Stone said the film wasn’t just a financial boon to the city, but to the reservations as well.
“Because some of the people, especially coming off the reservations, probably didn’t have jobs, so they were making money to help their families and sending it back home,” she said.
More than the financial help, the film instilled a sense of pride by lifting the Native Americans above stereotypes, Stone said.
Duane Hollow Horn Bear, an instructor of Lakota Studies at Sinte Gleska University, said the film accompanied a resurgence of interest in both the Lakota language and culture, both from the tribe itself and the wider world.
“Since that time with the movie coming out, the apparel the actors wore seems to have lit a little fire under people and their interests. It’s also inspired some of us to take a look back at our own culture,” he said.
Hollow Horn Bear has had students who, seeing the objects and set pieces replicated in the film, have asked about the repatriation of lost or taken artifacts. Places as far away as Europe and Asia have also expressed interest in the Lakota language programs because of the film, he said.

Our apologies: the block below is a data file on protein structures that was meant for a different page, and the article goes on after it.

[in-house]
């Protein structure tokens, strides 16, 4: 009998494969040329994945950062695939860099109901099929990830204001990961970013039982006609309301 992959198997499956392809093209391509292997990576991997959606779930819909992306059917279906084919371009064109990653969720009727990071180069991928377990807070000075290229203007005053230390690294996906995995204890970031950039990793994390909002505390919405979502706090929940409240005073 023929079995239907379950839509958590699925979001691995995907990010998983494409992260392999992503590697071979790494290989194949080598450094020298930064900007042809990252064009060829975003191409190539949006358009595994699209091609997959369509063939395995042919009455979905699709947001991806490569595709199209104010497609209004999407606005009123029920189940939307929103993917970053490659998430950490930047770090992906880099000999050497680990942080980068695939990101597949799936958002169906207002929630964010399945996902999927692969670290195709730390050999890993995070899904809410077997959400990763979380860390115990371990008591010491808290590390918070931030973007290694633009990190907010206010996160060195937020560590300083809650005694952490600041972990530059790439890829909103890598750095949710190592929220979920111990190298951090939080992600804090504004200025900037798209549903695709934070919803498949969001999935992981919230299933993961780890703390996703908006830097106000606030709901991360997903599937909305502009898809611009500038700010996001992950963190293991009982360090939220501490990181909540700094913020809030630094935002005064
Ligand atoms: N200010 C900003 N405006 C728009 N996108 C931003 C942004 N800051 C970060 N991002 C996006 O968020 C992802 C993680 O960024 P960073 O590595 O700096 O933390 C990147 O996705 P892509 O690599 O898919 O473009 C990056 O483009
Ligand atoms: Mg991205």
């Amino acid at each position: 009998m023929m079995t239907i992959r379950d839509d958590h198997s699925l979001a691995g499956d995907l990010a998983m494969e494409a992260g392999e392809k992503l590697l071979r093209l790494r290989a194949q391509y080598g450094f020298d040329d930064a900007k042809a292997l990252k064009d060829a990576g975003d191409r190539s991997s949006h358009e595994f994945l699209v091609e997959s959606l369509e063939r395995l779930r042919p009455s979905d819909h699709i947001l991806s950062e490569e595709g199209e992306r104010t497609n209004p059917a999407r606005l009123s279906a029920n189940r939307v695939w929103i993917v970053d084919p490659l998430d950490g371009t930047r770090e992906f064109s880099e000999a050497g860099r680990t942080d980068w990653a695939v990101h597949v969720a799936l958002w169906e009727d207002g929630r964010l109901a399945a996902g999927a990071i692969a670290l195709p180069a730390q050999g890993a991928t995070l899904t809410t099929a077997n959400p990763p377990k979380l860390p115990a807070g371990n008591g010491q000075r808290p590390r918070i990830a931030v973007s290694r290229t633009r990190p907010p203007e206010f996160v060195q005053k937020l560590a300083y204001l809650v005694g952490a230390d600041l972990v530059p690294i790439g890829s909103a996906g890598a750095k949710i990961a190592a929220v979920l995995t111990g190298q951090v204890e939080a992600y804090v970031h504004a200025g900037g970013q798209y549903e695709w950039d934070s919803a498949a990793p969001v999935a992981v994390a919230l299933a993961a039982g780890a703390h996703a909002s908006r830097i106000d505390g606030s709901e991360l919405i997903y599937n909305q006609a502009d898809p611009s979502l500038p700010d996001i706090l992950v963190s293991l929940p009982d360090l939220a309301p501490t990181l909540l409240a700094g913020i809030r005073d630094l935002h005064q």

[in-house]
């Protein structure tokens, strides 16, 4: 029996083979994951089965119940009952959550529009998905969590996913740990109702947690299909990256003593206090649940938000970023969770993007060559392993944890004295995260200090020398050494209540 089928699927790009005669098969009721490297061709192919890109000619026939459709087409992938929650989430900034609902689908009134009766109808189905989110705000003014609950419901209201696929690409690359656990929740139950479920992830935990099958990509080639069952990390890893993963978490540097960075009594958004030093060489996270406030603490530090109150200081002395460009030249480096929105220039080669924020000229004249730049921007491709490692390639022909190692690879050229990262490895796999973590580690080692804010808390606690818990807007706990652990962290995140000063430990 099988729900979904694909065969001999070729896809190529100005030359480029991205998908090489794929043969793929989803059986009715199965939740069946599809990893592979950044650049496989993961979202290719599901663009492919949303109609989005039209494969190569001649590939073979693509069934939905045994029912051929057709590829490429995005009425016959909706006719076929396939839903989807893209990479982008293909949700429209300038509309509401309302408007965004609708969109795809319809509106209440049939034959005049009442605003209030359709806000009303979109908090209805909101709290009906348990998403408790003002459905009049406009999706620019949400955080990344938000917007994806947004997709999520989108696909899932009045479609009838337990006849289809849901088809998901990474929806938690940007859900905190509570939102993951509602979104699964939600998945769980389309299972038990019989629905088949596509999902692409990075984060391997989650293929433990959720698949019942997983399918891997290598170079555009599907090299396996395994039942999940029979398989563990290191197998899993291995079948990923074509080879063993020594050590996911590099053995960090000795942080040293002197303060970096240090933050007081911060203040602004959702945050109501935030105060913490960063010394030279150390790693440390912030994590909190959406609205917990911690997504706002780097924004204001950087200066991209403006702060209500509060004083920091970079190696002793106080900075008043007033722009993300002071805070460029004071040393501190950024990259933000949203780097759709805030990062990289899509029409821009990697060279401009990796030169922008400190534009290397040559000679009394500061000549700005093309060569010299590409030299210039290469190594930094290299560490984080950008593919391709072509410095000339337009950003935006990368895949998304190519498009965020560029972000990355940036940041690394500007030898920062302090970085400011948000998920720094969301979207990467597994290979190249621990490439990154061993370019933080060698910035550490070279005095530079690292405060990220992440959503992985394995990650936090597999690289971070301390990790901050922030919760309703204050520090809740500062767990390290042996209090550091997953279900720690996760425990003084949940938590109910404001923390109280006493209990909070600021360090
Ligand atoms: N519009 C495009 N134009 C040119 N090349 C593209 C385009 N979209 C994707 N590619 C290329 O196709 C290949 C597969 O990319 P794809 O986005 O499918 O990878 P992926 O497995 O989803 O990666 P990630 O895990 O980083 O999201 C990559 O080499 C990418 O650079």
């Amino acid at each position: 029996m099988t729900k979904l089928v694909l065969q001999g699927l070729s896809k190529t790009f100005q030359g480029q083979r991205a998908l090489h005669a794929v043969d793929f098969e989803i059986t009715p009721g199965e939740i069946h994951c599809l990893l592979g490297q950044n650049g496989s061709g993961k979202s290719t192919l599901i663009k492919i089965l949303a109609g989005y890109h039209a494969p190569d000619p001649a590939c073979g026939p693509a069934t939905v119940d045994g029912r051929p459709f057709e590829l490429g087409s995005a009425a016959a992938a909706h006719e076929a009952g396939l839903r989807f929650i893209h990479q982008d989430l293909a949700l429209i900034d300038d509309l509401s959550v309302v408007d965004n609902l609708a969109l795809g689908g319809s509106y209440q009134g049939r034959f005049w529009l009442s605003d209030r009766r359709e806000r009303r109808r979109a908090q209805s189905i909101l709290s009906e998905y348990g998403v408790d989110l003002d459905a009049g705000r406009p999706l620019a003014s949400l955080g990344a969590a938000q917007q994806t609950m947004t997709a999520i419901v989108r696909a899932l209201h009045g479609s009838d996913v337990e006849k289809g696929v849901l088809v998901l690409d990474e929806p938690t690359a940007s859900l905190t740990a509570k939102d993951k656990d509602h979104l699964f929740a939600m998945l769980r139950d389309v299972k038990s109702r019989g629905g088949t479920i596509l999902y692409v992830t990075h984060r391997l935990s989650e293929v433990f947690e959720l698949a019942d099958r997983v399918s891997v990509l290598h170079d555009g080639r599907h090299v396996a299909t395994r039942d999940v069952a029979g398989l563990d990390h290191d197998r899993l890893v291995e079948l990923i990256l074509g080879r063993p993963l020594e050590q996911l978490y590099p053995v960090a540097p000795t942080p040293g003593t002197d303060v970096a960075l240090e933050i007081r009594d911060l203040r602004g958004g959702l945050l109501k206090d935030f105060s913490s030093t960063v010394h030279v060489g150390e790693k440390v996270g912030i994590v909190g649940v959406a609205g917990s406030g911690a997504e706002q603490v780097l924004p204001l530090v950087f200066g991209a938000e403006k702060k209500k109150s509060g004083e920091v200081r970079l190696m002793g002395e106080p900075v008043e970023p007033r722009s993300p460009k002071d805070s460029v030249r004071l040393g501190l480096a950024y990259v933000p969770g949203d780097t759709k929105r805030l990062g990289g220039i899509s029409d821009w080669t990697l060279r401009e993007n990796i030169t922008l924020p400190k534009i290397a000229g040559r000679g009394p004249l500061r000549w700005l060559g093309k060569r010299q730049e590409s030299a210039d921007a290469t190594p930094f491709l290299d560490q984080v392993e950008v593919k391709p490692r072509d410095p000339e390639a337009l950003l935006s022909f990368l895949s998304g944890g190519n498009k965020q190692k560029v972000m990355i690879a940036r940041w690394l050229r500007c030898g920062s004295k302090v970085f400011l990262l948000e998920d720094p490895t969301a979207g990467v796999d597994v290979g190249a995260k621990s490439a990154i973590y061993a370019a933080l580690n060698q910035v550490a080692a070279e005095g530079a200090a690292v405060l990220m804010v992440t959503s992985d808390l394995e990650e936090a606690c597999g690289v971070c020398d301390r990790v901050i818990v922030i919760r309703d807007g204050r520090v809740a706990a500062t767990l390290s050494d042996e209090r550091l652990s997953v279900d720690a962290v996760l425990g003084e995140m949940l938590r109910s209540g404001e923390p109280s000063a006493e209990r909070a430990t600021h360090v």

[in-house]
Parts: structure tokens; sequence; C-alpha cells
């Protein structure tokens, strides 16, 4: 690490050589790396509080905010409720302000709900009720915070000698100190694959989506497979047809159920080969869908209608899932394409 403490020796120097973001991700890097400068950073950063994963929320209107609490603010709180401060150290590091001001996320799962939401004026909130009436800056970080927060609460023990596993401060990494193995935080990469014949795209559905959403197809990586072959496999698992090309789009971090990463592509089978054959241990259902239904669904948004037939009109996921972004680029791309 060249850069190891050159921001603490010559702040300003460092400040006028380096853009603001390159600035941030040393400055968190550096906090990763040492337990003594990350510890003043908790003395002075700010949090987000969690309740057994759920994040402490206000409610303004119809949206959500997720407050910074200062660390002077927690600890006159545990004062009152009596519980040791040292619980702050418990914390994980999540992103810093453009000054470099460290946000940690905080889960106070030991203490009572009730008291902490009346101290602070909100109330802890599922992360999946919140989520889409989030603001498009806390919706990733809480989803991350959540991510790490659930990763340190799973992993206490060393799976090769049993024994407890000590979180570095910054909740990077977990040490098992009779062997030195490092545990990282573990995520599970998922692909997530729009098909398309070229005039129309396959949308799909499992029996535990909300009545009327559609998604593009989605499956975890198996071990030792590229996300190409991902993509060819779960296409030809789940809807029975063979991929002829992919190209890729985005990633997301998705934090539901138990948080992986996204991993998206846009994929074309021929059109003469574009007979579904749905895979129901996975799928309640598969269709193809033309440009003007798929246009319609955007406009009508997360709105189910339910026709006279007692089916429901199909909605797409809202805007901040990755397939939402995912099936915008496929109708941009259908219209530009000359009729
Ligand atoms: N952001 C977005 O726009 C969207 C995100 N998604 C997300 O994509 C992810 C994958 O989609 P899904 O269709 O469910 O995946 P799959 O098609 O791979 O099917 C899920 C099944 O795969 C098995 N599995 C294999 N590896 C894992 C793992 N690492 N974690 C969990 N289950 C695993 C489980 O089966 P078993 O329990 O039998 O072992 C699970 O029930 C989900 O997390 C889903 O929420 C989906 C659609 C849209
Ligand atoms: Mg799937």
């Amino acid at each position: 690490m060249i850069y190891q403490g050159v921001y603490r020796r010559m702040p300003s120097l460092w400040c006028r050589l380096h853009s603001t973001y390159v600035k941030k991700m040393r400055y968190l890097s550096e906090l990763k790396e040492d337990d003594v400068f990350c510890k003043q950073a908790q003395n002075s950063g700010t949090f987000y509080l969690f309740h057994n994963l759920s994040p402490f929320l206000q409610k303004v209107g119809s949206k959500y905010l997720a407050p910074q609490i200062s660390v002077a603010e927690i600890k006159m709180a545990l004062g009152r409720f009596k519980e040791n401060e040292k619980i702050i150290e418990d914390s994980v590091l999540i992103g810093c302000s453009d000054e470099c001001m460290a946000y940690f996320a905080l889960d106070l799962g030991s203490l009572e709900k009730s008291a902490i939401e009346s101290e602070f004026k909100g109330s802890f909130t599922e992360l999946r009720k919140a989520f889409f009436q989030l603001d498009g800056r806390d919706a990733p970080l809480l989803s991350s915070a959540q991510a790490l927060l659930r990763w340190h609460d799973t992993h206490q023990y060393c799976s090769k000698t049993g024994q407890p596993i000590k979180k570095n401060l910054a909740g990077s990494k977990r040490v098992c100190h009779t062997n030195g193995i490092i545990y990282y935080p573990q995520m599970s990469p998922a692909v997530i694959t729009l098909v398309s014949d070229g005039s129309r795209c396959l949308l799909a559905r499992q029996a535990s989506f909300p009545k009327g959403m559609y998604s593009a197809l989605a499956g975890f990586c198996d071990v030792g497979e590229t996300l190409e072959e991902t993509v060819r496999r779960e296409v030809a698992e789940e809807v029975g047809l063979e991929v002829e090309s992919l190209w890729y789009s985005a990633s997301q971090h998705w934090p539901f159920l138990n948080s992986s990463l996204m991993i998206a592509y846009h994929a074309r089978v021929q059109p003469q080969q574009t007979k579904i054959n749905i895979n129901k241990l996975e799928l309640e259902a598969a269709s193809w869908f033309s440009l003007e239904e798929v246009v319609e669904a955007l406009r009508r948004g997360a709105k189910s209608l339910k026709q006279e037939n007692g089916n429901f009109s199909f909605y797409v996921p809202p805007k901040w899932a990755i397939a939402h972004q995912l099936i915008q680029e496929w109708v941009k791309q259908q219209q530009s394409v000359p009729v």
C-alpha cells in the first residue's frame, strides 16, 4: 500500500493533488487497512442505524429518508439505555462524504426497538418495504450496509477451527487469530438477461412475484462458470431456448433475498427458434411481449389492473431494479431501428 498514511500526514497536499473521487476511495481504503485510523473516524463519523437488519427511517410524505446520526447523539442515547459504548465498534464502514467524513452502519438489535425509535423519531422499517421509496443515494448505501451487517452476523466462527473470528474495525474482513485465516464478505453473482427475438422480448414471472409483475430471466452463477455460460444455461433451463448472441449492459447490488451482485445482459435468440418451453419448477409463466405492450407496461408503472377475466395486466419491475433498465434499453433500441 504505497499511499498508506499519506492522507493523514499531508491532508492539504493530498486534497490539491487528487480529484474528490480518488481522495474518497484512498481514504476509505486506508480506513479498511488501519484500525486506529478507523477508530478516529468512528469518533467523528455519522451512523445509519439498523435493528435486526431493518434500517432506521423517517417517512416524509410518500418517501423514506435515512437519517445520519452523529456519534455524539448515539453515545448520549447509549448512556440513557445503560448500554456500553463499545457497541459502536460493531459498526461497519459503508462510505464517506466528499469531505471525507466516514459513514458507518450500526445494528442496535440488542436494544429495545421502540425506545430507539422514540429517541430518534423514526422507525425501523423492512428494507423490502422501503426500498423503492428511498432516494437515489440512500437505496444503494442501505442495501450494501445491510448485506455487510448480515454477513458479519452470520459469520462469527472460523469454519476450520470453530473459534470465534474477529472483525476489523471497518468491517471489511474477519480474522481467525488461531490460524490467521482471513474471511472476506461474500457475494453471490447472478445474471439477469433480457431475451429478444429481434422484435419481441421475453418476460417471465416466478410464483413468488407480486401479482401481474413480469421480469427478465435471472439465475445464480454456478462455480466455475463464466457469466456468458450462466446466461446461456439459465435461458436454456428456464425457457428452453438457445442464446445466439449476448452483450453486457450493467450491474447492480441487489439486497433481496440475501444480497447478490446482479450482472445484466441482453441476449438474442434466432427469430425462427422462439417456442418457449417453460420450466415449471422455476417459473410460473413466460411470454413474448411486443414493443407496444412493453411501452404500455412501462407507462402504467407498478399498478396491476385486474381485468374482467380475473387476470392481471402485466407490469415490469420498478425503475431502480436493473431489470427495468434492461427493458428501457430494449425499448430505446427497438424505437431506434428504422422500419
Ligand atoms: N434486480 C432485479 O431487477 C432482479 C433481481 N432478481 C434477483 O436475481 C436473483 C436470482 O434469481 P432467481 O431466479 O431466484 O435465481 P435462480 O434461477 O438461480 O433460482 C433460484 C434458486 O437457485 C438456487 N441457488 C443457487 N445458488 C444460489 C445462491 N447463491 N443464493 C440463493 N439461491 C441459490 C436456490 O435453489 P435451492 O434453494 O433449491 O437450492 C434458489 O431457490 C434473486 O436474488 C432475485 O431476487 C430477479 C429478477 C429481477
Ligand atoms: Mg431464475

Today the tribe mandates the teaching of Lakota and the use of textbooks and orthography designed by White Hat and others, Hollow Horn Bear said.
In the whole movie there is only one minor cultural misstep he can find. It’s at the end of the movie when the character of Wind In His Hair calls down to Dunbar from a high cliff.
“What I learned from my elders is that people don’t holler out and blast out their names,” he said.
Katlyn Richter, a media and film representative with the South Dakota Department of Tourism whose position was essentially created when the agency helped scout sites for the film, said the film also marked a new high point in South Dakota’s history as a filming destination.
While films had come to the state before to film in the Black Hills or the Badlands, “Dances with Wolves” introduced filmmakers to the beauty of prairies and blue skies that go as far as the eye can see.
“It certainly seems it changed it from no-man’s land and turned it into rugged beauty that could be inspiring to people. I don’t know how often before people would come out and say I just want to see a field a grass. Now, still today, what people are asking to see when they want to see ‘Dances with Wolves’ scenes is a field of grass, maybe with some buffalo in it,” she said.
For Stevens and others, the experience of being part of the film remains a point of pride. When talking with anyone out of state that has a poor conception of what South Dakota is, he only needs to bring the subject up.
“I ask them, did you see the movie, the Kevin Costner film, ‘Dances with Wolves?’ ‘Yes, I love that movie!’ and I say: That’s where I live.”